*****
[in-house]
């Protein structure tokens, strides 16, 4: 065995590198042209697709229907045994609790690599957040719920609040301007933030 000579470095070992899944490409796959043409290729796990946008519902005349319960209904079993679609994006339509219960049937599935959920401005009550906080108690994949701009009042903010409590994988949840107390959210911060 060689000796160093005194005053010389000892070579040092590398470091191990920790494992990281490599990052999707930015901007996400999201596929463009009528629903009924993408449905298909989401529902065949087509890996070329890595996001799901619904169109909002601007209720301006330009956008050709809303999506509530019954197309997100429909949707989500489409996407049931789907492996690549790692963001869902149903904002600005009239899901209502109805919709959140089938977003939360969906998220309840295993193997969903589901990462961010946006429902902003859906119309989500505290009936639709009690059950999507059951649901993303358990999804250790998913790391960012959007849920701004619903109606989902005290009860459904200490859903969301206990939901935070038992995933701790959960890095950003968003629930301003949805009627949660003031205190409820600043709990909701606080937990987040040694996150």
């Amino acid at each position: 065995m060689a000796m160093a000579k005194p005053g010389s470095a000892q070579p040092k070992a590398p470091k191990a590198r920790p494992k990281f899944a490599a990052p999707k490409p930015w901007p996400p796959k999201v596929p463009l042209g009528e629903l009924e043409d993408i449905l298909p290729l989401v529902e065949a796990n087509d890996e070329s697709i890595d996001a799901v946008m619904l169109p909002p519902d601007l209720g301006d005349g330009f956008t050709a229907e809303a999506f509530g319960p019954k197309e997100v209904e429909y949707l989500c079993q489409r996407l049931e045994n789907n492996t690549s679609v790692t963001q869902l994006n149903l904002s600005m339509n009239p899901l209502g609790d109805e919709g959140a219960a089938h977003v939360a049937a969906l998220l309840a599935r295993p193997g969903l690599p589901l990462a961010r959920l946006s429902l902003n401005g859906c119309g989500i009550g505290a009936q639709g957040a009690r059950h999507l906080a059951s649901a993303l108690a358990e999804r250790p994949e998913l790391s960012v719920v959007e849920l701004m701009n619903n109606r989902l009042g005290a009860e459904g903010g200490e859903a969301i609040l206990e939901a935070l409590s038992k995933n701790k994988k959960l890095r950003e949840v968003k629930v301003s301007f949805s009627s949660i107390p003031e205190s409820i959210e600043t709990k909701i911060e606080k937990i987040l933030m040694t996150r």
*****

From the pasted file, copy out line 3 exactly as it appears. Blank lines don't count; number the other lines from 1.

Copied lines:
């Amino acid at each position: 065995m060689a000796m160093a000579k005194p005053g010389s470095a000892q070579p040092k070992a590398p470091k191990a590198r920790p494992k990281f899944a490599a990052p999707k490409p930015w901007p996400p796959k999201v596929p463009l042209g009528e629903l009924e043409d993408i449905l298909p290729l989401v529902e065949a796990n087509d890996e070329s697709i890595d996001a799901v946008m619904l169109p909002p519902d601007l209720g301006d005349g330009f956008t050709a229907e809303a999506f509530g319960p019954k197309e997100v209904e429909y949707l989500c079993q489409r996407l049931e045994n789907n492996t690549s679609v790692t963001q869902l994006n149903l904002s600005m339509n009239p899901l209502g609790d109805e919709g959140a219960a089938h977003v939360a049937a969906l998220l309840a599935r295993p193997g969903l690599p589901l990462a961010r959920l946006s429902l902003n401005g859906c119309g989500i009550g505290a009936q639709g957040a009690r059950h999507l906080a059951s649901a993303l108690a358990e999804r250790p994949e998913l790391s960012v719920v959007e849920l701004m701009n619903n109606r989902l009042g005290a009860e459904g903010g200490e859903a969301i609040l206990e939901a935070l409590s038992k995933n701790k994988k959960l890095r950003e949840v968003k629930v301003s301007f949805s009627s949660i107390p003031e205190s409820i959210e600043t709990k909701i911060e606080k937990i987040l933030m040694t996150r």